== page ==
Rodriguez surmounts major challenge in loss Surviving first, rookie goes strong 6 2/3 , eyes '98 spot

Sidelight

September 17, 1997|By Kent Baker | Kent Baker,SUN STAFF

The Orioles lost the game yesterday afternoon, but, in the process, may have uncovered a future plug-in for their starting rotation.

Not that Nerio Rodriguez suddenly appeared out of thin air. He was their farm system's Pitcher of the Year last season and he went 7-2 with a 2.44 ERA in his final 11 starts at Rochester this summer.

But never had he been so impressive in the major leagues as he was when he extricated himself from a major Cleveland Indians uprising in the first inning and went on to pitch strongly into the seventh of a 4-2 defeat at Camden Yards.

"That's the best he has thrown the ball for me this year," said manager Davey Johnson. "He kept the ball down and kept us in the game. I think he can start in this league. He has a good future."

Those are praiseworthy words for a young player the Orioles acquired from the Chicago White Sox in the Rule 5, Triple-A draft in December 1994 -- when he was a light-hitting catcher.

It took less than a full season for the organization to shift him from behind the plate to 60 feet, 6 inches in front of it.

The first inkling that his job shift was going to be successful came in August 1995, when he compiled a 1.80 ERA and struck out 10 in 10 innings at High Desert of the Single-A California League.

"I don't need to be a catcher anymore," said Rodriguez, 24, a native of the baseball-famous town of San Pedro de Macoris in the Dominican Republic.

"They told me if I didn't pitch, I might not be back the next year, so I pitched. I just said I wanted to play baseball."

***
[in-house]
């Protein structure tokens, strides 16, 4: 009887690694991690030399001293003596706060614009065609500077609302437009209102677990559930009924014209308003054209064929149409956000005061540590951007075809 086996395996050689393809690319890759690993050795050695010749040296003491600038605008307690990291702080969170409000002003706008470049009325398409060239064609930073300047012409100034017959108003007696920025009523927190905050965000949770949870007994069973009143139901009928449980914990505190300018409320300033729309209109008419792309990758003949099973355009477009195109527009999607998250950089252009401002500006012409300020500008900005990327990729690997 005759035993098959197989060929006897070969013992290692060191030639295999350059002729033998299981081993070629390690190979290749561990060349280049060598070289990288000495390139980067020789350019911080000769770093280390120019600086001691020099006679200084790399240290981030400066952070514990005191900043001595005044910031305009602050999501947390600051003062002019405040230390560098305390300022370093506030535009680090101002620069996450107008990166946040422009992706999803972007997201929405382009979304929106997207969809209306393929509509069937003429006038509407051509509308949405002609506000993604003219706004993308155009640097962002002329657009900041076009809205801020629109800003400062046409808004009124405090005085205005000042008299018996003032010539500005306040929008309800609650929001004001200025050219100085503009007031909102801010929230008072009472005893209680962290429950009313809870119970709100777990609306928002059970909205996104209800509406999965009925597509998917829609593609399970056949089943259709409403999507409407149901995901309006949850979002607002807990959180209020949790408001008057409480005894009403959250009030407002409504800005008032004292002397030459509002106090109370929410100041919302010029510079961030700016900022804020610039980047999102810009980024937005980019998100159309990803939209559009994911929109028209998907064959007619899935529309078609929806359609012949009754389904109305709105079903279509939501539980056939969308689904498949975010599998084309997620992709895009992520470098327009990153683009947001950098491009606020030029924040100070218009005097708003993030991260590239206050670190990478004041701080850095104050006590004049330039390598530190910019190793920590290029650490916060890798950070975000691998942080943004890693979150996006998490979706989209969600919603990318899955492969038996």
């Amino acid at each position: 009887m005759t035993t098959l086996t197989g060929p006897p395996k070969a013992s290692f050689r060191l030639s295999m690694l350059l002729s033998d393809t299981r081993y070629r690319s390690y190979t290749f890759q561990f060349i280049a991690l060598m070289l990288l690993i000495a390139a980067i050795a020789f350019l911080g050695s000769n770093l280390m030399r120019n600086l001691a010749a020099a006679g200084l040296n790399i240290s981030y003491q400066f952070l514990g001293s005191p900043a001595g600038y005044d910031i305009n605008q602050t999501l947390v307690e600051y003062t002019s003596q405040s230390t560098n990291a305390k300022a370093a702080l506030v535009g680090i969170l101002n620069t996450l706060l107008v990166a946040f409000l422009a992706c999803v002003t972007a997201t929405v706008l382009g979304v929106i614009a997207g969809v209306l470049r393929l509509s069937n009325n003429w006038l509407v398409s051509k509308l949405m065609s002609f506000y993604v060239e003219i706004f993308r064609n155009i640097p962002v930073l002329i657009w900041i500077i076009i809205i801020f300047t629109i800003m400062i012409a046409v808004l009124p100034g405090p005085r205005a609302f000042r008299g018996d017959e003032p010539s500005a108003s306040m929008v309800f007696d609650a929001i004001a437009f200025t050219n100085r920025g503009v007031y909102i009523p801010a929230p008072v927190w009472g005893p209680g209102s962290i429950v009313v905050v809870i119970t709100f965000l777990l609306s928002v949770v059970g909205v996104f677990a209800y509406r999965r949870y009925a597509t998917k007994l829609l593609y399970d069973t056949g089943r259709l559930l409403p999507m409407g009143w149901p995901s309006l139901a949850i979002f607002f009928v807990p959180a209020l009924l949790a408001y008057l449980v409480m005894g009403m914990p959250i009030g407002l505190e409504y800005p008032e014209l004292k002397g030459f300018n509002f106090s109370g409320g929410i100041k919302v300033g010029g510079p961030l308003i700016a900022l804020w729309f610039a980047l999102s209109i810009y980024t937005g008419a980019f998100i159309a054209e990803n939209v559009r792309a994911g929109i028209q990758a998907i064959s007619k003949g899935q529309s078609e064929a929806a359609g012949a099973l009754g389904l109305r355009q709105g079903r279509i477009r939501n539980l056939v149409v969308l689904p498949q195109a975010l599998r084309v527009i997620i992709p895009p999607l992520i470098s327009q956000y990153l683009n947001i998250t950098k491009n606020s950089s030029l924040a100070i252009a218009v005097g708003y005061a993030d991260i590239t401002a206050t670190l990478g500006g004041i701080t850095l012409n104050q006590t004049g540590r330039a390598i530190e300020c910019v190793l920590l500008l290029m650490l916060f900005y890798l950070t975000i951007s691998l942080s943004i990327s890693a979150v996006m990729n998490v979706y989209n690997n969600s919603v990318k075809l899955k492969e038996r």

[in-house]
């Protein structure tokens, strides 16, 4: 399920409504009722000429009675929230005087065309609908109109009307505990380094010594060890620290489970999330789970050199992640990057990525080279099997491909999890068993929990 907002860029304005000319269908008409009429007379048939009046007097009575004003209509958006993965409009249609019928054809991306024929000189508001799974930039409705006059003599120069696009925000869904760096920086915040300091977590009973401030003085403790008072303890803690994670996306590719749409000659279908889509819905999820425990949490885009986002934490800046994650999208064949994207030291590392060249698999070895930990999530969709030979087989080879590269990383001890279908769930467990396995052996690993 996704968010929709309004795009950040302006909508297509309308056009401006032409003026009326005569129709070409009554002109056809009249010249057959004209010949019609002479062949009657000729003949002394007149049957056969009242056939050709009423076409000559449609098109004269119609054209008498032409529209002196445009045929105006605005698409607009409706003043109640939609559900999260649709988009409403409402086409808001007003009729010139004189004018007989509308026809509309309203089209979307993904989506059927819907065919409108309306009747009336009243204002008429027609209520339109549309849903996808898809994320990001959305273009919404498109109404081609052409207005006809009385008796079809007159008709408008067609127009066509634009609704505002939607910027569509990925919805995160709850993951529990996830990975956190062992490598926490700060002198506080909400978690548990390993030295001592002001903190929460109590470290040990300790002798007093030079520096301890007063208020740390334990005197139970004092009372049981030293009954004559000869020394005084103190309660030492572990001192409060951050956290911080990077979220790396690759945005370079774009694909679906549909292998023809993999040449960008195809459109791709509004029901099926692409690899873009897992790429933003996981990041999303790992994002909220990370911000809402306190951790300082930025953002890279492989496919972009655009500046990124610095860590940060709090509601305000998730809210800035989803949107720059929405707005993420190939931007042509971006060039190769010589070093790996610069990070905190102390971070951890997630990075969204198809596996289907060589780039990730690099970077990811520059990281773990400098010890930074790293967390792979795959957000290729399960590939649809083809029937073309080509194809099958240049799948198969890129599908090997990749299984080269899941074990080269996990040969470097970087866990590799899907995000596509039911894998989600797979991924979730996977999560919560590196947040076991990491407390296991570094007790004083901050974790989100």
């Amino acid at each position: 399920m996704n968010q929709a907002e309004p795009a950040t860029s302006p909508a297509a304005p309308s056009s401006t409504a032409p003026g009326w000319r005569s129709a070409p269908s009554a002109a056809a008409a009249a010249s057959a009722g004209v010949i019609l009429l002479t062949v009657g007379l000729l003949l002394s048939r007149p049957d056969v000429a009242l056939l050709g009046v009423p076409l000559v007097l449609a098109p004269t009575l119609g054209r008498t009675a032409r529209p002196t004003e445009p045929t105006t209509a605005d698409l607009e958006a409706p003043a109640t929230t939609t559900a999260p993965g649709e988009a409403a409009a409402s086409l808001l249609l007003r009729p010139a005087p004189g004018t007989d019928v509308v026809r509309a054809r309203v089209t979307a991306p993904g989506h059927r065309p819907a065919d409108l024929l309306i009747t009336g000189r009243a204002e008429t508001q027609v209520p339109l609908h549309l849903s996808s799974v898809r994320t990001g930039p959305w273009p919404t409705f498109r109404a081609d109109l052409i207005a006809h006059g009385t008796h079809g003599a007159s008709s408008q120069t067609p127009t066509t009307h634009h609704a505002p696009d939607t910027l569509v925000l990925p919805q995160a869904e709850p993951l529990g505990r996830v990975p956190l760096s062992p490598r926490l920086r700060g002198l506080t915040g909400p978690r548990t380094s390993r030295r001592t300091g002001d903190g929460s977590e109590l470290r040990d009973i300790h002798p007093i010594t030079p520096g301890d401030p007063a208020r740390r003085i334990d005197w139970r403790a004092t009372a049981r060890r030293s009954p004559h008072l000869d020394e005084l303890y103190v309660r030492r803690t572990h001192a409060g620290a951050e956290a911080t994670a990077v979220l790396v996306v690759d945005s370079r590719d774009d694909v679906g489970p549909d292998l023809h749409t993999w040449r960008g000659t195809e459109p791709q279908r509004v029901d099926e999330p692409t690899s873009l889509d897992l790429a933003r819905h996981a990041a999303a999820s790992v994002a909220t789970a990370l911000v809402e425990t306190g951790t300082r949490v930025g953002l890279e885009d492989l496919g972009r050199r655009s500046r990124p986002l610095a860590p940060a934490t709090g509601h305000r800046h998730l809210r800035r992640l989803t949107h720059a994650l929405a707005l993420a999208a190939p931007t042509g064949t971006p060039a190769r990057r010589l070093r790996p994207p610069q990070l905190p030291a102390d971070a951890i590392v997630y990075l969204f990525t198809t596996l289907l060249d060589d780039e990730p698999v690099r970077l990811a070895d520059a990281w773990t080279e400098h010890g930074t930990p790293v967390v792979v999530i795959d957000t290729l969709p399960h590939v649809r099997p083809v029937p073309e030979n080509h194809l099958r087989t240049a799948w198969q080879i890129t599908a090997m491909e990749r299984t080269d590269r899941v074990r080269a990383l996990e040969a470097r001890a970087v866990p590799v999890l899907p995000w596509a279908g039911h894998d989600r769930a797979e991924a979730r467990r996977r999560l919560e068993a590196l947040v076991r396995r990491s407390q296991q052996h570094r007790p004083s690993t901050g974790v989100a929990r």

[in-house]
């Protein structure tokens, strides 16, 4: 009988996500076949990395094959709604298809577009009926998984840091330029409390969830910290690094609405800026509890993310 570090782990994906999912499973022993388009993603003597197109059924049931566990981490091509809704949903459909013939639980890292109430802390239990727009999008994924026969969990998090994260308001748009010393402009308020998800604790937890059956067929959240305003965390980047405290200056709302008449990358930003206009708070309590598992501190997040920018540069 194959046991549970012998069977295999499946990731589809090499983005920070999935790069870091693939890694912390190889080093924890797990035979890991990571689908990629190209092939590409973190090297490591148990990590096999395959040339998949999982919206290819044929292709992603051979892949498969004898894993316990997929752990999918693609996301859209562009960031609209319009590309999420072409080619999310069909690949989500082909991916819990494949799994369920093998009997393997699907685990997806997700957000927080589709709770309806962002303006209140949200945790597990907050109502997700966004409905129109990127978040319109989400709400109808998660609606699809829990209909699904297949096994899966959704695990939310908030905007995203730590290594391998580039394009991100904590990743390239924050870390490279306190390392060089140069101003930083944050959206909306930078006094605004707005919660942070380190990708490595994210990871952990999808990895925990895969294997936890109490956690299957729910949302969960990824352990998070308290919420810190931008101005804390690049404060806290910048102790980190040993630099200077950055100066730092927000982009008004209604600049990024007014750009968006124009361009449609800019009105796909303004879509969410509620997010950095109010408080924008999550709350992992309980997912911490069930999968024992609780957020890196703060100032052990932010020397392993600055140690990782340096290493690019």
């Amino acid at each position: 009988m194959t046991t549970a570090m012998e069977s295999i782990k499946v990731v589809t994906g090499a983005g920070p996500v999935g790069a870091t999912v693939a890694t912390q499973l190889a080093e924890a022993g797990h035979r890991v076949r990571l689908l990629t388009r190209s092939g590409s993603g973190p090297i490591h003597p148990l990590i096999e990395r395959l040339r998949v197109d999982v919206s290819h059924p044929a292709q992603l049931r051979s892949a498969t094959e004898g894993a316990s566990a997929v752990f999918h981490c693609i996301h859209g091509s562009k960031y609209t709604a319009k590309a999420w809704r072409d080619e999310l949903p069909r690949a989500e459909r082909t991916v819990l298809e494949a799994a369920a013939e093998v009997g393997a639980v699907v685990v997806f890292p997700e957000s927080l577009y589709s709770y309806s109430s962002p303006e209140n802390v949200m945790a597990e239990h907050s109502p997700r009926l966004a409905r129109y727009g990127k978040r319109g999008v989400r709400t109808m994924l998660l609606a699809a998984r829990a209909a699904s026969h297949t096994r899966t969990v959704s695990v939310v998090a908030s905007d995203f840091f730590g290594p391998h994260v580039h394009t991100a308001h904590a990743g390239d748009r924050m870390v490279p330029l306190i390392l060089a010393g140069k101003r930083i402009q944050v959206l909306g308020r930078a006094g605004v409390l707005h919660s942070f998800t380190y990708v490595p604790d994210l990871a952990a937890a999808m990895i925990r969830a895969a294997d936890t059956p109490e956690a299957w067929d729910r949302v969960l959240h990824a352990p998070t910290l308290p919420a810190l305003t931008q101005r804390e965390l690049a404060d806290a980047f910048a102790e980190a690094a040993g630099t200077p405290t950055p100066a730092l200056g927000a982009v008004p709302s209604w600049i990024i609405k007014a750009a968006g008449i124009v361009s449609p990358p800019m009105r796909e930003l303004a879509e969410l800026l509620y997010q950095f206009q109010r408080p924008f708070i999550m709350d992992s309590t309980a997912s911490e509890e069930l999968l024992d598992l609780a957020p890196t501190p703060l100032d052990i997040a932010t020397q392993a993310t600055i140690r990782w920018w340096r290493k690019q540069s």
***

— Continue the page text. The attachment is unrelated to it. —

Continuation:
His nightmarish start yesterday was launched by two ground singles just out of the range of second baseman Roberto Alomar and continued when he hit Manny Ramirez with a pitch. After solidly tagged run-scoring singles by David Justice and Matt Williams, Rodriguez escaped.

From the second until he was relieved by Jesse Orosco with two out in the seventh, Rodriguez permitted the Indians only three more singles.

"If Robbie had been 100 percent [healthy], the ground balls would have been outs for him," Rodriguez said. "He did his best but couldn't get them. But after I got out of that, everything came together."

"Nothing you could do about those first two hits," said catcher Chris Hoiles. "They could have easily gone the other way and they wouldn't have got three runs. Then, he settled down, mixed up his pitches and pitched great."

Rodriguez said he was slightly nervous and uncomfortable at the onset because he was concentrating on changing the mechanics of his delivery.

Pitching coach Ray Miller's tip included adjustment of his arm angle from almost sidearm to over the top to eliminate flat pitches that had little movement.

Once the pitcher had that ironed out, he was in command of a tough lineup.

"When I'm on, that's the way I pitch, spotting my fastball in and out and using my changeup, which was real good after the second inning," Rodriguez said. "I just tried to make a good effort and hold us in there, but we couldn't make a comeback."

It was Rodriguez's second Orioles start. He was the starter in last year's regular-season finale at Toronto and pitched well but lost to Pat Hentgen, who won his 20th game and later the Cy Young Award.

"It's very important to me to be up here next year," Rodriguez said. "And I'd like to be a starter, but if there is anything open, I'll do it."

Pub Date: 9/17/97

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